Delta range is the integration of velocity over a defined interval. GPS receiver specifications place tight requirements on the delta range accuracy which would not be satisfied in the presence of large tracking error. This problem is solved in the software by adding the tracking error to the accumulated delta range. This yields a precise delta range measurement. It is not significant that the noise of the tracking error addition is not filtered in the tracking loop prior to the computation of delta range.
It can therefore be seen that the present invention achieves at least all of its stated objectives. The radio frequency (r.f.) to analog-to-digital conversion is processed in a first stage, whereas the signal processing and interfacing with the processing computer is achieved in a second stage Using modern microcircuit technology, both the r.f. to analog-to-digital functions of FIG. 1, and the signal processing functions of FIG. 2 can be reduced to micro-circuits. For the signal processor, an appropriate technology is 1.25 micron bulk CMOS, and for the r.f. to digital converter, GaAs MMIC is an appropriate technology (enclosed in dashed line 12 of FIG. 1).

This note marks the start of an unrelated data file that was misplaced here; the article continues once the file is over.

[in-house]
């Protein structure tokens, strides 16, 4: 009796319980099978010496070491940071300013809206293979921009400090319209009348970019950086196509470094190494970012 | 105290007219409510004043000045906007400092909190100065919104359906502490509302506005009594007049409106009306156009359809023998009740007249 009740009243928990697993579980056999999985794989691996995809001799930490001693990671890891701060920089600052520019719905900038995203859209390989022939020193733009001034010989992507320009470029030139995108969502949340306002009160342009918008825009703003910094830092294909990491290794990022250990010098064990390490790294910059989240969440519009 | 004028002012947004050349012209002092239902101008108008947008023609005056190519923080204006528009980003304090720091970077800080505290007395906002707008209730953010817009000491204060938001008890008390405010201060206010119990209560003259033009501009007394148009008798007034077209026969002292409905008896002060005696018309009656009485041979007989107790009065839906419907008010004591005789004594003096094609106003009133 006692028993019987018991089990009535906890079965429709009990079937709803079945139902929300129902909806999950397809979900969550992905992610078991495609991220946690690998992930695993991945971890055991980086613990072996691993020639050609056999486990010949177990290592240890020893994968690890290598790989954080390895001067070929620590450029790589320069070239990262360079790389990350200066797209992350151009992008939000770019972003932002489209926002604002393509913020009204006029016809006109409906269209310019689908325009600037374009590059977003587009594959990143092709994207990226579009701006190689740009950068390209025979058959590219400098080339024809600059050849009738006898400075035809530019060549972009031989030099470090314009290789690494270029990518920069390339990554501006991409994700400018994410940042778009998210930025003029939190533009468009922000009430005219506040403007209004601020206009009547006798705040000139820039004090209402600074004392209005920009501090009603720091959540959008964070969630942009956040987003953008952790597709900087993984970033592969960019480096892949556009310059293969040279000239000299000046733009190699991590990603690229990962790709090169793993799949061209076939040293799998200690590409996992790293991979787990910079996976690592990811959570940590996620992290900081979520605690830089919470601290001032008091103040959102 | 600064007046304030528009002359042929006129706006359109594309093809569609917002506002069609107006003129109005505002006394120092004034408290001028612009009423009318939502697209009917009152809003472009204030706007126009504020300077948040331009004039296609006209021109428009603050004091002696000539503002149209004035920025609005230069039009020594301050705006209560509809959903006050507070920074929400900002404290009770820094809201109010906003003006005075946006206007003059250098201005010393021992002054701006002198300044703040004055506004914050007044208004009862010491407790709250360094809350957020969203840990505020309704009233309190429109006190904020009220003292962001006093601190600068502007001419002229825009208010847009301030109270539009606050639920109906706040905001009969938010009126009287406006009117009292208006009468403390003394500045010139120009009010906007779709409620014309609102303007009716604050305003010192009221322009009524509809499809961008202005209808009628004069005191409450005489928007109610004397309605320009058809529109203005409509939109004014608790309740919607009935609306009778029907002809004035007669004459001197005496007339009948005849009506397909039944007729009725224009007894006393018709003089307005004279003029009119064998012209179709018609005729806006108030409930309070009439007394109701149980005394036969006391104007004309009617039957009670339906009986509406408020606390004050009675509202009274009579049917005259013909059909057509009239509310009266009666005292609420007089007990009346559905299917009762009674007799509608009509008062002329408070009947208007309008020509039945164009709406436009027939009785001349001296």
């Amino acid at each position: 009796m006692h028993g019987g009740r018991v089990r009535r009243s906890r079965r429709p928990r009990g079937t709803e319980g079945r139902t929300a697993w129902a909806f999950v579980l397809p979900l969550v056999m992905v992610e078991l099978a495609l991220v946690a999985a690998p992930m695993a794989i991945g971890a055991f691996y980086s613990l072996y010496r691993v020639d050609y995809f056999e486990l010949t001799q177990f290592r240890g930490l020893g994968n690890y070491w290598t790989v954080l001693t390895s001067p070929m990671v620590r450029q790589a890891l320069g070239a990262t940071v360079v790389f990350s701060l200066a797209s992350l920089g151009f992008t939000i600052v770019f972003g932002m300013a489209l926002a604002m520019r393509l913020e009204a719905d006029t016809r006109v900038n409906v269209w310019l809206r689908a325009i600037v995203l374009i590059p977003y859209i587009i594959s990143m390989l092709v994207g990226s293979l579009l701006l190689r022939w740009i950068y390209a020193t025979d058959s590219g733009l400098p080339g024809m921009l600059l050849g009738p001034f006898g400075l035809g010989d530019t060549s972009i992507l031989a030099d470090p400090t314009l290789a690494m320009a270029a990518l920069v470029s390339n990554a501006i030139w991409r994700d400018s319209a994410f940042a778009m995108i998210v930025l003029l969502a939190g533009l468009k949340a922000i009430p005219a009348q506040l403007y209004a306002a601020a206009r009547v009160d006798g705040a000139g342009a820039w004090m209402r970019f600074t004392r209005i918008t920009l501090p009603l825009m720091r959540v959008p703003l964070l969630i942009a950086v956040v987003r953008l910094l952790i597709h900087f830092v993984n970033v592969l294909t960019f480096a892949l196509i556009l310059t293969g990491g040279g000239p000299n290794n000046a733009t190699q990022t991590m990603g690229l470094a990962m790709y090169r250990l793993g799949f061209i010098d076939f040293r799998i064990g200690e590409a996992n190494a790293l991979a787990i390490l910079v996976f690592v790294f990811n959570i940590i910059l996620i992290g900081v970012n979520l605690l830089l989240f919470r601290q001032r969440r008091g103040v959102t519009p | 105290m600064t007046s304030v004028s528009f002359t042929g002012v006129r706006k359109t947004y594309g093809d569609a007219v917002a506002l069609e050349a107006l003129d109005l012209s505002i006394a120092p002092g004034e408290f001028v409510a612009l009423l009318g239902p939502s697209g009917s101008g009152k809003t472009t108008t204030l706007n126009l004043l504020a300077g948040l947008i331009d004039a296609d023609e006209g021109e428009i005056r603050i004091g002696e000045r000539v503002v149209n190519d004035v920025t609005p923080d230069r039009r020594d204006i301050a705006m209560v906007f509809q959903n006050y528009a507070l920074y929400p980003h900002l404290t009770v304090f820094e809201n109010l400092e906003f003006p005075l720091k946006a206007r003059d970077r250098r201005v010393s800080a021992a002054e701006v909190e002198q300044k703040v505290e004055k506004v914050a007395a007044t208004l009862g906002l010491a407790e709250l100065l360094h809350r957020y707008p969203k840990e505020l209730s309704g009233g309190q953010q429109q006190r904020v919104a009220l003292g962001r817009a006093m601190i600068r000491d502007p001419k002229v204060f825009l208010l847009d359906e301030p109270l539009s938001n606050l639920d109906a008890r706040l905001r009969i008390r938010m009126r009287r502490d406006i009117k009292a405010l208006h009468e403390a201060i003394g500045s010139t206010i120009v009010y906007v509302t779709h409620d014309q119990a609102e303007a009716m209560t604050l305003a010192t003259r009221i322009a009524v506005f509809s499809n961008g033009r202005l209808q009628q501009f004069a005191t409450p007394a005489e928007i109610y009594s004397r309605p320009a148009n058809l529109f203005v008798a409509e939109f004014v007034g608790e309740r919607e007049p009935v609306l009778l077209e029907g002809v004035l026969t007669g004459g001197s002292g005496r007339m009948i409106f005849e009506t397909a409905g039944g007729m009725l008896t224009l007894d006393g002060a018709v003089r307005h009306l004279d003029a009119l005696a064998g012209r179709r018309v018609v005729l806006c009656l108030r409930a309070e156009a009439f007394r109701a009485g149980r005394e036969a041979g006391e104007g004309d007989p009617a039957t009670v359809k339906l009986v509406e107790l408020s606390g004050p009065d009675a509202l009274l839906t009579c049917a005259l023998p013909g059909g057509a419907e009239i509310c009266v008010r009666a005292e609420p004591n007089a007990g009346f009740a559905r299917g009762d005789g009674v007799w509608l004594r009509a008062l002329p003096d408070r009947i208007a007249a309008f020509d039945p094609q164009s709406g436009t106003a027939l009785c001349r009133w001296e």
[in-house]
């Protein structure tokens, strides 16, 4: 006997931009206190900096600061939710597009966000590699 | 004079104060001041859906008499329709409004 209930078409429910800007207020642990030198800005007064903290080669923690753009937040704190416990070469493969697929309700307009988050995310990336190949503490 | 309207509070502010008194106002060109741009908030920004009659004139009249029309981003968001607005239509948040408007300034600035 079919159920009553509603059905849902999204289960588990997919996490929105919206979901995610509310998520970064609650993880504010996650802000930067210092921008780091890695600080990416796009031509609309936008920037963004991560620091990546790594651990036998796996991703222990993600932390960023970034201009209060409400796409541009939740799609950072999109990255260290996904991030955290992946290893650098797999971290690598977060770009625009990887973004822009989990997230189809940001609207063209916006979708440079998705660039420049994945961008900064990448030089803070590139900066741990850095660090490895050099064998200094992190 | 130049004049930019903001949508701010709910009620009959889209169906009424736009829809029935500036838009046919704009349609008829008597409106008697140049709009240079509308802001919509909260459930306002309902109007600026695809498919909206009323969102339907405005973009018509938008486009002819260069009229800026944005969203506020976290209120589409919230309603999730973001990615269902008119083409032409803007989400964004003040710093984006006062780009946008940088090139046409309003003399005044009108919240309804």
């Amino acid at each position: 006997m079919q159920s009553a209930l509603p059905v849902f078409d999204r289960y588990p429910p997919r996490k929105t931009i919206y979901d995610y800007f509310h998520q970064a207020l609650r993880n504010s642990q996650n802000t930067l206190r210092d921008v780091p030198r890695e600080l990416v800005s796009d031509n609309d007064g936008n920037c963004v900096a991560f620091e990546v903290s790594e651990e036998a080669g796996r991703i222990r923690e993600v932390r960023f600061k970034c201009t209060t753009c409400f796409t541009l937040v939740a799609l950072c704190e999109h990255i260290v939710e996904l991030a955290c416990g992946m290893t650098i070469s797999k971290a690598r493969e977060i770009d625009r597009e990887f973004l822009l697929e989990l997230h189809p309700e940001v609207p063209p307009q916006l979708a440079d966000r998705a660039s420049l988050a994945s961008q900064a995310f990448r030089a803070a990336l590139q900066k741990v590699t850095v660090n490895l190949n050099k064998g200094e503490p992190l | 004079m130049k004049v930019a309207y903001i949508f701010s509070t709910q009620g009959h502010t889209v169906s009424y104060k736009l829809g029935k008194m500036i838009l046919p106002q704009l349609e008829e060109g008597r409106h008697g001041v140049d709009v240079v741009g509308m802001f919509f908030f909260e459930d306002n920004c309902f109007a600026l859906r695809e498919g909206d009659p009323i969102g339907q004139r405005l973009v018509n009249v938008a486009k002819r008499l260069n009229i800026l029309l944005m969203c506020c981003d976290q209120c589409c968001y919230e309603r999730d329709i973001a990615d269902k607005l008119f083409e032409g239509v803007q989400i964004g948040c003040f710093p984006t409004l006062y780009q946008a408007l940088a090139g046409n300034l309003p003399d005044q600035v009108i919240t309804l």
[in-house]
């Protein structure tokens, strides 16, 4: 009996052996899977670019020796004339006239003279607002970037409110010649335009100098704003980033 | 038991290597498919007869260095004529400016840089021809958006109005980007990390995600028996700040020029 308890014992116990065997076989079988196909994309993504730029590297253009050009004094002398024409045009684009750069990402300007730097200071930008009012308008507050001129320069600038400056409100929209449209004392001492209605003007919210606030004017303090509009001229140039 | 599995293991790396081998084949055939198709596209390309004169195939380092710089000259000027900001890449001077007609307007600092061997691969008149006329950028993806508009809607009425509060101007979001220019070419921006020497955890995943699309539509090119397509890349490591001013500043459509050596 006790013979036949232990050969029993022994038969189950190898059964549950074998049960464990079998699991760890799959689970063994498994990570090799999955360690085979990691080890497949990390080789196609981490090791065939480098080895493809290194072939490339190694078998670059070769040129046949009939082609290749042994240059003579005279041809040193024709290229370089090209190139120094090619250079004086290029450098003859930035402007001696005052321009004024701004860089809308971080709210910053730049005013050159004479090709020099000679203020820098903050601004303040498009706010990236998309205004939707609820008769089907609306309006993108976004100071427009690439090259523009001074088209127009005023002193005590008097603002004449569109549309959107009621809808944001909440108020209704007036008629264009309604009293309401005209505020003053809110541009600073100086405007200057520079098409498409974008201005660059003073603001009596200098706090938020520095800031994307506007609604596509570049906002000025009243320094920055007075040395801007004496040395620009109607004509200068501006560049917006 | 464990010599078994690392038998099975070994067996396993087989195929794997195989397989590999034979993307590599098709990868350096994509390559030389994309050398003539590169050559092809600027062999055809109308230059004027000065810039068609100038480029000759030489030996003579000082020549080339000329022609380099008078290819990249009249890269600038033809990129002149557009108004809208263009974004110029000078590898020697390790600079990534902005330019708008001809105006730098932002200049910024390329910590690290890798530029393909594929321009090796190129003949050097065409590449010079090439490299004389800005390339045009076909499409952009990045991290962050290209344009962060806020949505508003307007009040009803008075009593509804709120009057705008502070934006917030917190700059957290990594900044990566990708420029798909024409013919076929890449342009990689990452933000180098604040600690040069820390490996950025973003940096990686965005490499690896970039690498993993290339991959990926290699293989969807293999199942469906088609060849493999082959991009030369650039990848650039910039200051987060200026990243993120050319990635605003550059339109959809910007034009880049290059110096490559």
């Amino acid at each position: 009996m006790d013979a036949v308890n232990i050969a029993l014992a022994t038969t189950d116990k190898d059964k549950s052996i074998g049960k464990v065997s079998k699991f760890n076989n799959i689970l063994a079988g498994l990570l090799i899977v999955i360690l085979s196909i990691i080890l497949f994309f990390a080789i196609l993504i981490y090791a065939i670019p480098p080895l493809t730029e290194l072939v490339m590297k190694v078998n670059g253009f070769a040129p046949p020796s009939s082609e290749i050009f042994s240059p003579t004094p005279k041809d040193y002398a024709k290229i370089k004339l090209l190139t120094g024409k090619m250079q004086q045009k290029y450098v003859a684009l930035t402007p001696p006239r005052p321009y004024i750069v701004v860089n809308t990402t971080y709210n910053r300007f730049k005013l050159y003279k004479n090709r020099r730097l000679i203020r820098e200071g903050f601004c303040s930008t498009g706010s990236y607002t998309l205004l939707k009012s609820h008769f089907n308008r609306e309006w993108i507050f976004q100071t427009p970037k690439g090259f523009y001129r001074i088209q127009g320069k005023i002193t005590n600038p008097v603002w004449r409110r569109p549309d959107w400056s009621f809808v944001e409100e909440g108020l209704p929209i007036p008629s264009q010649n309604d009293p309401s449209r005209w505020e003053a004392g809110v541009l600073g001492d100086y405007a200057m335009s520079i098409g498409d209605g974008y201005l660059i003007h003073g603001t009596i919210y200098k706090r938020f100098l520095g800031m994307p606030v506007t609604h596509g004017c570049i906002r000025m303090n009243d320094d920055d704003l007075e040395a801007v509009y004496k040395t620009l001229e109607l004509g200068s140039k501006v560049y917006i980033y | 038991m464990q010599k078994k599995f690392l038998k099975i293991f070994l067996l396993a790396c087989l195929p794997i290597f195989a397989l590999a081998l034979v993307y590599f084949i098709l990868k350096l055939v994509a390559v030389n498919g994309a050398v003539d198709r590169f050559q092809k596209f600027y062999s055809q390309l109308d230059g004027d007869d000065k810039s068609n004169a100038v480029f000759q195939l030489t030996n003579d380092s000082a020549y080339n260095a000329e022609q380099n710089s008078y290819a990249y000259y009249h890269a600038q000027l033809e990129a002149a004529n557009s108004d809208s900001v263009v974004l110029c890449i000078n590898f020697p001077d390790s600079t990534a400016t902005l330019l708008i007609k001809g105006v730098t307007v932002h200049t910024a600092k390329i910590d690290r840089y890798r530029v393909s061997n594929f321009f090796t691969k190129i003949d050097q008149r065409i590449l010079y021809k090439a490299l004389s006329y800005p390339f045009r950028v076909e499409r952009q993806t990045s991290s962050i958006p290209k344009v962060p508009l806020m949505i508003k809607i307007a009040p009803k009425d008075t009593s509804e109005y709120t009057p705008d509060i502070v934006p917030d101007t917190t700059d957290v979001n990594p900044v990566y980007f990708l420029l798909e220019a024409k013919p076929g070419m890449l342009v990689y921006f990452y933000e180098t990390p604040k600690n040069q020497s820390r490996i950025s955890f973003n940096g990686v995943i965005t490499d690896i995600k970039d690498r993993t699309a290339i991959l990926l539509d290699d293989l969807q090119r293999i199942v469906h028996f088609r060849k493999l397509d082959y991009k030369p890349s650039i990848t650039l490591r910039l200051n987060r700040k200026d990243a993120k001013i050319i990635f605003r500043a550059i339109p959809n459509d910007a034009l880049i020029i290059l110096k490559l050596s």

The included preferred embodiment is given by way of example only, and not by way of limitation to the invention, which is solely described by the claims herein. Variations obvious to one skilled in the art will be included within the invention defined by the claims.
Reference material on GPS generally, and on previous types of receiver design, can be found in the Global Positioning Monograph, published by the Institute of Navigation, Volume I (1980) and Volume II (1984) edited by P. M. Janiczek, and Volume III (1986) edited by Stephen W. Gilbert; and specifically see the following articles:
1. J. J. Spilker, Jr., "GPS Signal Structure and Performance Characteristics", Volume I, pp. 29-54;
2. M. J. Borel, et al., "Texas Instrument Phase One User Equipment", Volume I, pp. 87-102; and
3. R. J. Milliken, et al., "Principles of Operation of Navstar and System Characterisics", Volume I, pp. 3-14.
These materials are incorporated by reference herein.
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|U.S. Classification||342/352, 455/12.1, 342/357.65, 342/357.59, 701/531|
|International Classification||G01S1/00, G01S19/21, G01S19/26, G01S5/14|
|Nov 4, 1996||FPAY||Fee payment|
Year of fee payment: 4
|Jan 23, 2001||REMI||Maintenance fee reminder mailed|
|Jul 1, 2001||LAPS||Lapse for failure to pay maintenance fees|
|Sep 4, 2001||FP||Expired due to failure to pay maintenance fee|
Effective date: 20010629